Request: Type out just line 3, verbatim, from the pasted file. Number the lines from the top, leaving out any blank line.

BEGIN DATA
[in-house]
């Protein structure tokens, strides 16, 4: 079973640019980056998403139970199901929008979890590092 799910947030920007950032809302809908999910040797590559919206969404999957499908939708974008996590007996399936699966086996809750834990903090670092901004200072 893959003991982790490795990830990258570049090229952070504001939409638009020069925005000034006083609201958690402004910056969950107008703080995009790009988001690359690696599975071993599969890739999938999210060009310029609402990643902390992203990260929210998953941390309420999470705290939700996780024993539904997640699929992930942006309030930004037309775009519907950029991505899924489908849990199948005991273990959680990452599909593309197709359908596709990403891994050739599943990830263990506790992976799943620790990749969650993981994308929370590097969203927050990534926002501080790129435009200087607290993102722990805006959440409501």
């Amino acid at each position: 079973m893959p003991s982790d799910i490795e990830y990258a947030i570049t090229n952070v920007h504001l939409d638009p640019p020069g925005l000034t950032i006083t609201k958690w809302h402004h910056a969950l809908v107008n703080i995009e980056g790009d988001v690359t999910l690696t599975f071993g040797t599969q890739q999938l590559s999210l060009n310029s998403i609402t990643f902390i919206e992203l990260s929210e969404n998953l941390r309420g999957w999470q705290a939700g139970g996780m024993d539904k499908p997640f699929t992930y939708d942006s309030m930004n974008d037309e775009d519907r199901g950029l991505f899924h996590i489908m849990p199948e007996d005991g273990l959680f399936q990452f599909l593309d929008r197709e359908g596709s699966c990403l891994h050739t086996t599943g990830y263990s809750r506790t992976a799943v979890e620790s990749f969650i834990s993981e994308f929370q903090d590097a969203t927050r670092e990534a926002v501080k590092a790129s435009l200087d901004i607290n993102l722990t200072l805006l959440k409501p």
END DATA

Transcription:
């Amino acid at each position: 079973m893959p003991s982790d799910i490795e990830y990258a947030i570049t090229n952070v920007h504001l939409d638009p640019p020069g925005l000034t950032i006083t609201k958690w809302h402004h910056a969950l809908v107008n703080i995009e980056g790009d988001v690359t999910l690696t599975f071993g040797t599969q890739q999938l590559s999210l060009n310029s998403i609402t990643f902390i919206e992203l990260s929210e969404n998953l941390r309420g999957w999470q705290a939700g139970g996780m024993d539904k499908p997640f699929t992930y939708d942006s309030m930004n974008d037309e775009d519907r199901g950029l991505f899924h996590i489908m849990p199948e007996d005991g273990l959680f399936q990452f599909l593309d929008r197709e359908g596709s699966c990403l891994h050739t086996t599943g990830y263990s809750r506790t992976a799943v979890e620790s990749f969650i834990s993981e994308f929370q903090d590097a969203t927050r670092e990534a926002v501080k590092a790129s435009l200087d901004i607290n993102l722990t200072l805006l959440k409501p």